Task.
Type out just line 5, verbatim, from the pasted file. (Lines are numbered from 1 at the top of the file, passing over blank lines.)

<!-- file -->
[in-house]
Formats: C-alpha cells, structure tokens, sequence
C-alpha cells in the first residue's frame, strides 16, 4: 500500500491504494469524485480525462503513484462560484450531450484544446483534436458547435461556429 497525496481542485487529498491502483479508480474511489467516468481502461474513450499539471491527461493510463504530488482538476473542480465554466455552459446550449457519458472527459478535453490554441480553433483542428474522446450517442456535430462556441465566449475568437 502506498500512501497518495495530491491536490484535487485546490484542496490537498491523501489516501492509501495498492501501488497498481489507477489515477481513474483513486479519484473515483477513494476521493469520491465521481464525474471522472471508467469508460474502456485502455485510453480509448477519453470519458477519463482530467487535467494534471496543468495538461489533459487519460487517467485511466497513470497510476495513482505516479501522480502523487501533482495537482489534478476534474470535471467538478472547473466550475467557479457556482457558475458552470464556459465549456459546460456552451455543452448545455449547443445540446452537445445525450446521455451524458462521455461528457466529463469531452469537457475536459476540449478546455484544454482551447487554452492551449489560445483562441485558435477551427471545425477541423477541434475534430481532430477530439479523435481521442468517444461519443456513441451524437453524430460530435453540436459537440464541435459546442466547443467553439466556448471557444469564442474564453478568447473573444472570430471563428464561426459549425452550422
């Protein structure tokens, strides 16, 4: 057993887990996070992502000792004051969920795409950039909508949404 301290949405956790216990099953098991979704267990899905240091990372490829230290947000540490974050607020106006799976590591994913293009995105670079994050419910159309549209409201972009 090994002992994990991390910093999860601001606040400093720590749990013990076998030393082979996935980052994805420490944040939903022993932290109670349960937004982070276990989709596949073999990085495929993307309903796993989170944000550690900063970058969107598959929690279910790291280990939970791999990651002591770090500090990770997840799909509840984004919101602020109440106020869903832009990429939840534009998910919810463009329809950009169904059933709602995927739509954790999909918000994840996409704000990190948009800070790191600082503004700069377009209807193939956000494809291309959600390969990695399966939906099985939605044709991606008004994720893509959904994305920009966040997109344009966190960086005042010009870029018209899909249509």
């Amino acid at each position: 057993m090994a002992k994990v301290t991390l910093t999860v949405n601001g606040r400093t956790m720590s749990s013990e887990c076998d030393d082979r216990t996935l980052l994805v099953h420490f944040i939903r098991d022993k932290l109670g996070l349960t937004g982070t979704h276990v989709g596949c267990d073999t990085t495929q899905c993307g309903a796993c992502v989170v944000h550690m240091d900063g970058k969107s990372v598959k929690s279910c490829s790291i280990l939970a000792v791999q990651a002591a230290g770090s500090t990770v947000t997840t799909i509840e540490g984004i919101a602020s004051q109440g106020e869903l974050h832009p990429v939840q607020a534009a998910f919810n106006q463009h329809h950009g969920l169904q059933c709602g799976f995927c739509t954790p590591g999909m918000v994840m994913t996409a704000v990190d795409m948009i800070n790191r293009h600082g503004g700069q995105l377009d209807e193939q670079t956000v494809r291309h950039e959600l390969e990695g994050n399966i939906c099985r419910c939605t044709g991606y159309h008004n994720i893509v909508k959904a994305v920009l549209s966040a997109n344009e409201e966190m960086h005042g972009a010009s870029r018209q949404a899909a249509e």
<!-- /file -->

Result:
């Amino acid at each position: 057993m090994a002992k994990v301290t991390l910093t999860v949405n601001g606040r400093t956790m720590s749990s013990e887990c076998d030393d082979r216990t996935l980052l994805v099953h420490f944040i939903r098991d022993k932290l109670g996070l349960t937004g982070t979704h276990v989709g596949c267990d073999t990085t495929q899905c993307g309903a796993c992502v989170v944000h550690m240091d900063g970058k969107s990372v598959k929690s279910c490829s790291i280990l939970a000792v791999q990651a002591a230290g770090s500090t990770v947000t997840t799909i509840e540490g984004i919101a602020s004051q109440g106020e869903l974050h832009p990429v939840q607020a534009a998910f919810n106006q463009h329809h950009g969920l169904q059933c709602g799976f995927c739509t954790p590591g999909m918000v994840m994913t996409a704000v990190d795409m948009i800070n790191r293009h600082g503004g700069q995105l377009d209807e193939q670079t956000v494809r291309h950039e959600l390969e990695g994050n399966i939906c099985r419910c939605t044709g991606y159309h008004n994720i893509v909508k959904a994305v920009l549209s966040a997109n344009e409201e966190m960086h005042g972009a010009s870029r018209q949404a899909a249509e």